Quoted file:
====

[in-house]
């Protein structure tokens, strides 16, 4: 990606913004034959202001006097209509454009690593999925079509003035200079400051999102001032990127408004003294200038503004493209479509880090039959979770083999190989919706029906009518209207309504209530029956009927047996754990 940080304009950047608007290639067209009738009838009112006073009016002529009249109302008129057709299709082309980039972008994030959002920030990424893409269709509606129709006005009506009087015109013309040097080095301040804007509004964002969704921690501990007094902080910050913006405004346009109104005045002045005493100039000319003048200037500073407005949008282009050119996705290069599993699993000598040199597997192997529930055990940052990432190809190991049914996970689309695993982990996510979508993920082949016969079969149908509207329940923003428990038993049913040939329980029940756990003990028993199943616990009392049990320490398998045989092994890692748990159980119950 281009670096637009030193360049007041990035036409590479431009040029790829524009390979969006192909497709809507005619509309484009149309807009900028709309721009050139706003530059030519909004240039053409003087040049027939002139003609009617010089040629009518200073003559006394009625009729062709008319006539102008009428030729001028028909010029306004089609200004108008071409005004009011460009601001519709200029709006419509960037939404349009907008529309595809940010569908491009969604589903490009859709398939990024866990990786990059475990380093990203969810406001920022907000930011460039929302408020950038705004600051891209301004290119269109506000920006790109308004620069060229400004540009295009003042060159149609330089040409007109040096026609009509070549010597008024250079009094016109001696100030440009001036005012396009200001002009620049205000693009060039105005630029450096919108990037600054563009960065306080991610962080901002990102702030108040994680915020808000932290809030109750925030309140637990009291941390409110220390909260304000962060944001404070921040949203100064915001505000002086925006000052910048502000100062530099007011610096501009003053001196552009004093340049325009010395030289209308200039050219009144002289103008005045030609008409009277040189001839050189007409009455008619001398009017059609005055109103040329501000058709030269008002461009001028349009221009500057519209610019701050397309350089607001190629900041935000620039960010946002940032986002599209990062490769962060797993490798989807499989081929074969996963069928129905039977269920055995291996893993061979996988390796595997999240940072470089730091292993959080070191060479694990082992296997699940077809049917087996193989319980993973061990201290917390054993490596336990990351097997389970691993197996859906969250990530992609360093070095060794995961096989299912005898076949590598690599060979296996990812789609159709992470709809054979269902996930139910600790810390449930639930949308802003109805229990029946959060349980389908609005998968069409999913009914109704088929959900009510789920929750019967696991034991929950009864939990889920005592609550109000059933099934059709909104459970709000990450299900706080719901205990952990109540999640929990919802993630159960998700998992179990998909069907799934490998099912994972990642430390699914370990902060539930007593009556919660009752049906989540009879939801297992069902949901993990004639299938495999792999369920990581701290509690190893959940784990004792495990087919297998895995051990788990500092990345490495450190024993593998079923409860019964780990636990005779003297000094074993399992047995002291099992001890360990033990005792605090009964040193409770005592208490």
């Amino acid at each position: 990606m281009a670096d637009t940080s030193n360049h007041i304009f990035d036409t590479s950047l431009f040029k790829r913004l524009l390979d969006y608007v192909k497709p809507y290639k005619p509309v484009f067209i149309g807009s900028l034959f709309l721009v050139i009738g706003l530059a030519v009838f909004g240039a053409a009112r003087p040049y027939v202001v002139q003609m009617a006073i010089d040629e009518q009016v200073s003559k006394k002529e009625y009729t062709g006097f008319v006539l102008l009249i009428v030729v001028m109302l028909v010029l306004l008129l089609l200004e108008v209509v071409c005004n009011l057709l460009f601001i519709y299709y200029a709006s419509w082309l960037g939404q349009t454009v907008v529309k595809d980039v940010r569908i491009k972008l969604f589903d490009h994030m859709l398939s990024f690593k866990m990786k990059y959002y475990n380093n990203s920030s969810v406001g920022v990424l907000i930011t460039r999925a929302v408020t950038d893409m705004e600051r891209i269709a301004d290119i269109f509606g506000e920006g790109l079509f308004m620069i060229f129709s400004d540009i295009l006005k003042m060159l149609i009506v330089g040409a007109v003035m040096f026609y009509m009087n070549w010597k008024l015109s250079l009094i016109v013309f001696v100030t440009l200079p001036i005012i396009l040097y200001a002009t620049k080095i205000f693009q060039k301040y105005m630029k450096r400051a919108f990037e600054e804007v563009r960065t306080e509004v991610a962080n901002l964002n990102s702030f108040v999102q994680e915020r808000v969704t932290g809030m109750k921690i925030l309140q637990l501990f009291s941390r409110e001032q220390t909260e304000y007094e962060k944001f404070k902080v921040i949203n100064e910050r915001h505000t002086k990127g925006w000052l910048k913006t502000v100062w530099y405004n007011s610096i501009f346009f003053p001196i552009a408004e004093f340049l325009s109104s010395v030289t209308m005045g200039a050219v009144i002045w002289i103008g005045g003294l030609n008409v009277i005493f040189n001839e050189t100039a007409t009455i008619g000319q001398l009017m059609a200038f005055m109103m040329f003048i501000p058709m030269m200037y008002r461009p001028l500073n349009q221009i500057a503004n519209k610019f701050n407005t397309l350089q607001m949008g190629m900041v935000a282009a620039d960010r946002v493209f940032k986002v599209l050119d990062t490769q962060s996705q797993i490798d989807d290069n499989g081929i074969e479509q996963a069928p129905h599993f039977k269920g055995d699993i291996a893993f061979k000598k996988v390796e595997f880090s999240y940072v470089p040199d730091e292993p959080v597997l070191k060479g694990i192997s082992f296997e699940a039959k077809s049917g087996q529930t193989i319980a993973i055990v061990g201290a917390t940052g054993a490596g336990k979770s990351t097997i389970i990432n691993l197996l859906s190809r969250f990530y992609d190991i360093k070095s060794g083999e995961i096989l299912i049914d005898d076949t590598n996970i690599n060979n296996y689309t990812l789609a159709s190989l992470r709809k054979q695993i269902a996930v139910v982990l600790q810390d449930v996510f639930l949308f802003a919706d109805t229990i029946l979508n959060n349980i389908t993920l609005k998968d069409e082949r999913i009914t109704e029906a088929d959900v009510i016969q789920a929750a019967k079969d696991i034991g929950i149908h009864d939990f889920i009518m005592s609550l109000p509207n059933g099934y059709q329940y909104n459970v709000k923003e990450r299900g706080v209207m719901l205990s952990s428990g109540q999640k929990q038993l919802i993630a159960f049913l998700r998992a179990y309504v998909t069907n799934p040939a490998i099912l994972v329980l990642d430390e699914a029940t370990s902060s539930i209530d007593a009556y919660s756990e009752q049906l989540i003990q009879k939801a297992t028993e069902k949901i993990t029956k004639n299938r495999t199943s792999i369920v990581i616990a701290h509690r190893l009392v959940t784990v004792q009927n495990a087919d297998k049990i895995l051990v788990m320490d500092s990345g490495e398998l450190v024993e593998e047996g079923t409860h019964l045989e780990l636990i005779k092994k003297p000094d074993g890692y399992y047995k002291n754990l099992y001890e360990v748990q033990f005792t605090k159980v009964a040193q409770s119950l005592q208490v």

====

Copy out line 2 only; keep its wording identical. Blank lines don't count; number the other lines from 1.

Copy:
């Protein structure tokens, strides 16, 4: 990606913004034959202001006097209509454009690593999925079509003035200079400051999102001032990127408004003294200038503004493209479509880090039959979770083999190989919706029906009518209207309504209530029956009927047996754990 940080304009950047608007290639067209009738009838009112006073009016002529009249109302008129057709299709082309980039972008994030959002920030990424893409269709509606129709006005009506009087015109013309040097080095301040804007509004964002969704921690501990007094902080910050913006405004346009109104005045002045005493100039000319003048200037500073407005949008282009050119996705290069599993699993000598040199597997192997529930055990940052990432190809190991049914996970689309695993982990996510979508993920082949016969079969149908509207329940923003428990038993049913040939329980029940756990003990028993199943616990009392049990320490398998045989092994890692748990159980119950 281009670096637009030193360049007041990035036409590479431009040029790829524009390979969006192909497709809507005619509309484009149309807009900028709309721009050139706003530059030519909004240039053409003087040049027939002139003609009617010089040629009518200073003559006394009625009729062709008319006539102008009428030729001028028909010029306004089609200004108008071409005004009011460009601001519709200029709006419509960037939404349009907008529309595809940010569908491009969604589903490009859709398939990024866990990786990059475990380093990203969810406001920022907000930011460039929302408020950038705004600051891209301004290119269109506000920006790109308004620069060229400004540009295009003042060159149609330089040409007109040096026609009509070549010597008024250079009094016109001696100030440009001036005012396009200001002009620049205000693009060039105005630029450096919108990037600054563009960065306080991610962080901002990102702030108040994680915020808000932290809030109750925030309140637990009291941390409110220390909260304000962060944001404070921040949203100064915001505000002086925006000052910048502000100062530099007011610096501009003053001196552009004093340049325009010395030289209308200039050219009144002289103008005045030609008409009277040189001839050189007409009455008619001398009017059609005055109103040329501000058709030269008002461009001028349009221009500057519209610019701050397309350089607001190629900041935000620039960010946002940032986002599209990062490769962060797993490798989807499989081929074969996963069928129905039977269920055995291996893993061979996988390796595997999240940072470089730091292993959080070191060479694990082992296997699940077809049917087996193989319980993973061990201290917390054993490596336990990351097997389970691993197996859906969250990530992609360093070095060794995961096989299912005898076949590598690599060979296996990812789609159709992470709809054979269902996930139910600790810390449930639930949308802003109805229990029946959060349980389908609005998968069409999913009914109704088929959900009510789920929750019967696991034991929950009864939990889920005592609550109000059933099934059709909104459970709000990450299900706080719901205990952990109540999640929990919802993630159960998700998992179990998909069907799934490998099912994972990642430390699914370990902060539930007593009556919660009752049906989540009879939801297992069902949901993990004639299938495999792999369920990581701290509690190893959940784990004792495990087919297998895995051990788990500092990345490495450190024993593998079923409860019964780990636990005779003297000094074993399992047995002291099992001890360990033990005792605090009964040193409770005592208490």